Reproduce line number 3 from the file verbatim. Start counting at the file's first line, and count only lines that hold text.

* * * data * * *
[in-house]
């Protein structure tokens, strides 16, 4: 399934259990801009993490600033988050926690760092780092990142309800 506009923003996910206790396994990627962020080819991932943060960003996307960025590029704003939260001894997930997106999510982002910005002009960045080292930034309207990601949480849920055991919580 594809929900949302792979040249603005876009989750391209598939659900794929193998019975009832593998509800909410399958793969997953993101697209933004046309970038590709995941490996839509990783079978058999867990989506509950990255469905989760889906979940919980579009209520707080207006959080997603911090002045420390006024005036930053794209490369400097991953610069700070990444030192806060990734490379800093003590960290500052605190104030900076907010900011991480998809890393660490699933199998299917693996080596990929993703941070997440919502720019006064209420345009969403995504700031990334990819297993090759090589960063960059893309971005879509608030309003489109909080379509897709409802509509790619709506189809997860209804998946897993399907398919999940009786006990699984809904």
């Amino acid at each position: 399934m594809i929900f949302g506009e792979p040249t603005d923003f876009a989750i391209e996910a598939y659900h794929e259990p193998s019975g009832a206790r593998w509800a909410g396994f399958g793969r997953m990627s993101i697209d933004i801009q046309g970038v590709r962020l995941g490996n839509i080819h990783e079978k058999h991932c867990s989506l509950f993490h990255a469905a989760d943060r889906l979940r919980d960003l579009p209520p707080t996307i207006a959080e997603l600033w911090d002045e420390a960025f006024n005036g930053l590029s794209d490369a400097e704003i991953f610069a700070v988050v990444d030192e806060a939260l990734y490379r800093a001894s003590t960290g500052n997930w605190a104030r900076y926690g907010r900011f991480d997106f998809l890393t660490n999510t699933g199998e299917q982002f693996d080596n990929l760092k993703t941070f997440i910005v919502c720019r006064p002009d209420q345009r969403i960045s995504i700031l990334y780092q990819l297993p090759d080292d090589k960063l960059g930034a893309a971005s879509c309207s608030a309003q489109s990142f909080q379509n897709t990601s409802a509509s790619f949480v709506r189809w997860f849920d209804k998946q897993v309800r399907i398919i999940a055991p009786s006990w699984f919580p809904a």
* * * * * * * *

């Amino acid at each position: 399934m594809i929900f949302g506009e792979p040249t603005d923003f876009a989750i391209e996910a598939y659900h794929e259990p193998s019975g009832a206790r593998w509800a909410g396994f399958g793969r997953m990627s993101i697209d933004i801009q046309g970038v590709r962020l995941g490996n839509i080819h990783e079978k058999h991932c867990s989506l509950f993490h990255a469905a989760d943060r889906l979940r919980d960003l579009p209520p707080t996307i207006a959080e997603l600033w911090d002045e420390a960025f006024n005036g930053l590029s794209d490369a400097e704003i991953f610069a700070v988050v990444d030192e806060a939260l990734y490379r800093a001894s003590t960290g500052n997930w605190a104030r900076y926690g907010r900011f991480d997106f998809l890393t660490n999510t699933g199998e299917q982002f693996d080596n990929l760092k993703t941070f997440i910005v919502c720019r006064p002009d209420q345009r969403i960045s995504i700031l990334y780092q990819l297993p090759d080292d090589k960063l960059g930034a893309a971005s879509c309207s608030a309003q489109s990142f909080q379509n897709t990601s409802a509509s790619f949480v709506r189809w997860f849920d209804k998946q897993v309800r399907i398919i999940a055991p009786s006990w699984f919580p809904a």